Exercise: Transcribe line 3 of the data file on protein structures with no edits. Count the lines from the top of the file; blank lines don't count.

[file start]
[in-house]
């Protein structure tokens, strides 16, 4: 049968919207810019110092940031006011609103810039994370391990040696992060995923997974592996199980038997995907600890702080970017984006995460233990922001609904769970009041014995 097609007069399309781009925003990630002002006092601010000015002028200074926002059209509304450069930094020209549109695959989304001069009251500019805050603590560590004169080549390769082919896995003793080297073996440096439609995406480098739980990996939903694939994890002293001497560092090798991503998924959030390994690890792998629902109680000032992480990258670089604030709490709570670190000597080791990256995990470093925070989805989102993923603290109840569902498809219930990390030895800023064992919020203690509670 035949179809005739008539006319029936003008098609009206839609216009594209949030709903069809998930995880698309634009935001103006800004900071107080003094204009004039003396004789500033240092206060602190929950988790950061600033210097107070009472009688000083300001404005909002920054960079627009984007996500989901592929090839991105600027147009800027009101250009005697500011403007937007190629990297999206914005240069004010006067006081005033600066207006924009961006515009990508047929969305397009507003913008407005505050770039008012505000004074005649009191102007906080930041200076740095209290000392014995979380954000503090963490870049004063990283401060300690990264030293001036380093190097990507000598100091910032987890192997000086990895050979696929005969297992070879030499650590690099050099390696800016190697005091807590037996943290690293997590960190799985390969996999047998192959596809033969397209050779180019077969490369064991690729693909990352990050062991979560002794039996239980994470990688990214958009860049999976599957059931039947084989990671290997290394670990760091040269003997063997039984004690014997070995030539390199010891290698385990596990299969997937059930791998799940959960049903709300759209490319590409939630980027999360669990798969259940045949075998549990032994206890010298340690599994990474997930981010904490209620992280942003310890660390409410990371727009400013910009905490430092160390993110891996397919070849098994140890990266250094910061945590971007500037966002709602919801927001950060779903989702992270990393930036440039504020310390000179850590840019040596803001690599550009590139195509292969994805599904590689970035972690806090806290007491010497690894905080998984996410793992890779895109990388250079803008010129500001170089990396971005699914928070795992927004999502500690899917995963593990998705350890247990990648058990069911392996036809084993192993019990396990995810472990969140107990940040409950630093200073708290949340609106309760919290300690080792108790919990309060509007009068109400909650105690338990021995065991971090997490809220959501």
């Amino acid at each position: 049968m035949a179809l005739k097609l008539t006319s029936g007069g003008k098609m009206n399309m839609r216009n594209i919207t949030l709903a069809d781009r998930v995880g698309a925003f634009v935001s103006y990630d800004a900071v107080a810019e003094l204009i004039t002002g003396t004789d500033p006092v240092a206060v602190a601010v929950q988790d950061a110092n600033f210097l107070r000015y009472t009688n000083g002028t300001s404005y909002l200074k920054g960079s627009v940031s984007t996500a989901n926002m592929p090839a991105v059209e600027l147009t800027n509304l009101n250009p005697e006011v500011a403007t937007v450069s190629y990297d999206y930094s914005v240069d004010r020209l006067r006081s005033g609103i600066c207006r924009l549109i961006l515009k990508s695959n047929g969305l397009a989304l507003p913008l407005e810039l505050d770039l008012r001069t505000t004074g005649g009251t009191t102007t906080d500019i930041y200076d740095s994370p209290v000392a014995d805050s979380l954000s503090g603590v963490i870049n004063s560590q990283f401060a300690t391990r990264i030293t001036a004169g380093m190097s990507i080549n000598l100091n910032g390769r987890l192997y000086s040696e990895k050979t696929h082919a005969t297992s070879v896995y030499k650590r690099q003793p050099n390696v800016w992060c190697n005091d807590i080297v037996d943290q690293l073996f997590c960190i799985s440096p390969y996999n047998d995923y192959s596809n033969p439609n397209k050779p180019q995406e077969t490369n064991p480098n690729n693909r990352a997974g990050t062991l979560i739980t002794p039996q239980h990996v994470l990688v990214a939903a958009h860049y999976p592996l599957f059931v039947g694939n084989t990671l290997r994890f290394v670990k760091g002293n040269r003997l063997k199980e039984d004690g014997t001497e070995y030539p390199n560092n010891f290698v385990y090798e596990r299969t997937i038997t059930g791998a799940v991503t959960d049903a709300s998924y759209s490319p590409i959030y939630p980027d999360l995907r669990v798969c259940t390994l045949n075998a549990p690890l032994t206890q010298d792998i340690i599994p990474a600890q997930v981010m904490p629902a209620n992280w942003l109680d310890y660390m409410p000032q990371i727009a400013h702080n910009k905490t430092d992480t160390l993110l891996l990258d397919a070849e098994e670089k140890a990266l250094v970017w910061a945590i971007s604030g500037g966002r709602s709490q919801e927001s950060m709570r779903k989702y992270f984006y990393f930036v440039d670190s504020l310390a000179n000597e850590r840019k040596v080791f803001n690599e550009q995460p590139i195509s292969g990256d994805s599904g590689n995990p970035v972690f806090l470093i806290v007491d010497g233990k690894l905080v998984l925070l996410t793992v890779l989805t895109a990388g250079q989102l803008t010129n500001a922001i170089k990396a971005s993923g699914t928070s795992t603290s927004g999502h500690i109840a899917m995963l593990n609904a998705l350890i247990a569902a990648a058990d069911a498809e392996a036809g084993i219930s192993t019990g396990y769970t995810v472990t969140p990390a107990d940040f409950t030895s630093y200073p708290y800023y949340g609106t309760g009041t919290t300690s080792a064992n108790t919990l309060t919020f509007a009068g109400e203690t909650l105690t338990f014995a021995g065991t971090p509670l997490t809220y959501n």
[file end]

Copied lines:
């Amino acid at each position: 049968m035949a179809l005739k097609l008539t006319s029936g007069g003008k098609m009206n399309m839609r216009n594209i919207t949030l709903a069809d781009r998930v995880g698309a925003f634009v935001s103006y990630d800004a900071v107080a810019e003094l204009i004039t002002g003396t004789d500033p006092v240092a206060v602190a601010v929950q988790d950061a110092n600033f210097l107070r000015y009472t009688n000083g002028t300001s404005y909002l200074k920054g960079s627009v940031s984007t996500a989901n926002m592929p090839a991105v059209e600027l147009t800027n509304l009101n250009p005697e006011v500011a403007t937007v450069s190629y990297d999206y930094s914005v240069d004010r020209l006067r006081s005033g609103i600066c207006r924009l549109i961006l515009k990508s695959n047929g969305l397009a989304l507003p913008l407005e810039l505050d770039l008012r001069t505000t004074g005649g009251t009191t102007t906080d500019i930041y200076d740095s994370p209290v000392a014995d805050s979380l954000s503090g603590v963490i870049n004063s560590q990283f401060a300690t391990r990264i030293t001036a004169g380093m190097s990507i080549n000598l100091n910032g390769r987890l192997y000086s040696e990895k050979t696929h082919a005969t297992s070879v896995y030499k650590r690099q003793p050099n390696v800016w992060c190697n005091d807590i080297v037996d943290q690293l073996f997590c960190i799985s440096p390969y996999n047998d995923y192959s596809n033969p439609n397209k050779p180019q995406e077969t490369n064991p480098n690729n693909r990352a997974g990050t062991l979560i739980t002794p039996q239980h990996v994470l990688v990214a939903a958009h860049y999976p592996l599957f059931v039947g694939n084989t990671l290997r994890f290394v670990k760091g002293n040269r003997l063997k199980e039984d004690g014997t001497e070995y030539p390199n560092n010891f290698v385990y090798e596990r299969t997937i038997t059930g791998a799940v991503t959960d049903a709300s998924y759209s490319p590409i959030y939630p980027d999360l995907r669990v798969c259940t390994l045949n075998a549990p690890l032994t206890q010298d792998i340690i599994p990474a600890q997930v981010m904490p629902a209620n992280w942003l109680d310890y660390m409410p000032q990371i727009a400013h702080n910009k905490t430092d992480t160390l993110l891996l990258d397919a070849e098994e670089k140890a990266l250094v970017w910061a945590i971007s604030g500037g966002r709602s709490q919801e927001s950060m709570r779903k989702y992270f984006y990393f930036v440039d670190s504020l310390a000179n000597e850590r840019k040596v080791f803001n690599e550009q995460p590139i195509s292969g990256d994805s599904g590689n995990p970035v972690f806090l470093i806290v007491d010497g233990k690894l905080v998984l925070l996410t793992v890779l989805t895109a990388g250079q989102l803008t010129n500001a922001i170089k990396a971005s993923g699914t928070s795992t603290s927004g999502h500690i109840a899917m995963l593990n609904a998705l350890i247990a569902a990648a058990d069911a498809e392996a036809g084993i219930s192993t019990g396990y769970t995810v472990t969140p990390a107990d940040f409950t030895s630093y200073p708290y800023y949340g609106t309760g009041t919290t300690s080792a064992n108790t919990l309060t919020f509007a009068g109400e203690t909650l105690t338990f014995a021995g065991t971090p509670l997490t809220y959501n």